After its summer break, the MotoGP World Championship made an explosive, quite literally, return at the weekend with some frantic action around the Red Bull Ring in Austria. There were plenty of talking points including a new winner, a significant retirement and the return of two former stars.
End of an era
The sport was dealt a significant, albeit not unexpected, blow when MotoGP legend Valentino Rossi announced his retirement from racing on the eve of the GP.
The last few seasons have seen the now 42-year old gradually slip down the pecking order and although he’s lapping the circuits faster than ever before, the riders at the top are going considerably faster still and the end has now, sadly, arrived.
The Italian superstar has been part of the World Championship paddock since 1996 and in those 26 years, he’s won nine World titles – seven in the premier class – 115 GP races and stood on the podium a record total of 235 times, the last figure 76 more times than any other rider!
The impact Rossi has had on the sport, both internal and, particularly external, cannot be underestimated. He inspired many of today’s current crop of riders, some of whom weren’t even born when he first won his world title and brought a whole new group of fans into the sport, thousands flocking to the circuits to see him no matter what the country.
He took the sport to a whole new level and a whole new audience and even if someone has no interest in two-wheel sport, you can guarantee they will have heard of Rossi, just like the UK population still to this day know of Barry Sheene.
Sportsman of Rossi’s ilk only occur once in a generation and just as the likes of Pele, Maradona and Messi took football to new heights, so too did Rossi in motorcycling. His records may be beaten but his impact on the sport may not and he leaves a huge gap in the sport.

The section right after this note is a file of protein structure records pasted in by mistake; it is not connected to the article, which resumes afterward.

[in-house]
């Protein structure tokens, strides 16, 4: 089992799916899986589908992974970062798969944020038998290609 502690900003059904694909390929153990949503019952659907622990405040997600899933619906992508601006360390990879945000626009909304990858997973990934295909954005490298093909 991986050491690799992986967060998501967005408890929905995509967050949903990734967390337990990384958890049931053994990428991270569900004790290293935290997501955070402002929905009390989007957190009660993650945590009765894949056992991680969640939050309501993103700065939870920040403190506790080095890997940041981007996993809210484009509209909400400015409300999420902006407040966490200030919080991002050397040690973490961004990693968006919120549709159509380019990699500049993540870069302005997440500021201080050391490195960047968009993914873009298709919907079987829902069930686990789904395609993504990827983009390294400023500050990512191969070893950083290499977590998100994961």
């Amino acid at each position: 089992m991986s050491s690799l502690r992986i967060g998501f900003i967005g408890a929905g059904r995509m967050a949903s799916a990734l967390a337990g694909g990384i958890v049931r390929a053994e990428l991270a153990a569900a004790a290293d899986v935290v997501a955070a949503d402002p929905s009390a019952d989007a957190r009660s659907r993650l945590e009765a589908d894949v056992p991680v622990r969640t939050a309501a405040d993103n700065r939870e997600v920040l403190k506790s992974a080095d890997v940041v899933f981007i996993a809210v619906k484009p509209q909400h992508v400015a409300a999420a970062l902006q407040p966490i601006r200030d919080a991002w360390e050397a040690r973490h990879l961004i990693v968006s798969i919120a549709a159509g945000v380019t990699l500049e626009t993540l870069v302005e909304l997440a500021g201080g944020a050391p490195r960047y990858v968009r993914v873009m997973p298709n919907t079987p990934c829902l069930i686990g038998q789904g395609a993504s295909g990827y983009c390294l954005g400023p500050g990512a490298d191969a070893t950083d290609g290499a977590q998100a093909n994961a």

Jorge, take a bow
MotoGP rookie Jorge Martin made the paddock sit up and take note when he took pole position on the Pramac Ducati in the second round of the season at Qatar, a performance he backed up in the race, leading for much of the way before eventually finishing an excellent third.
The Spaniard, Moto 3 World Champion in 2018, found the going tougher after that though with spills and injuries putting him out of the action. He used the summer break to recuperate and, back to full fitness, was fast from the word go in Austria.
Another pole position followed, and he duly claimed his maiden MotoGP win in a race, in truth, he never looked like losing. Taking a deserved bow after he’d crossed the line, it was also the first win for the Pramac team, stalwarts of the MotoGP grid for almost two decades, whilst Martin’s rise through the Red Bull Academy – Rookies, Moto 3 and Moto 2 – showed just how valuable and successful the process is.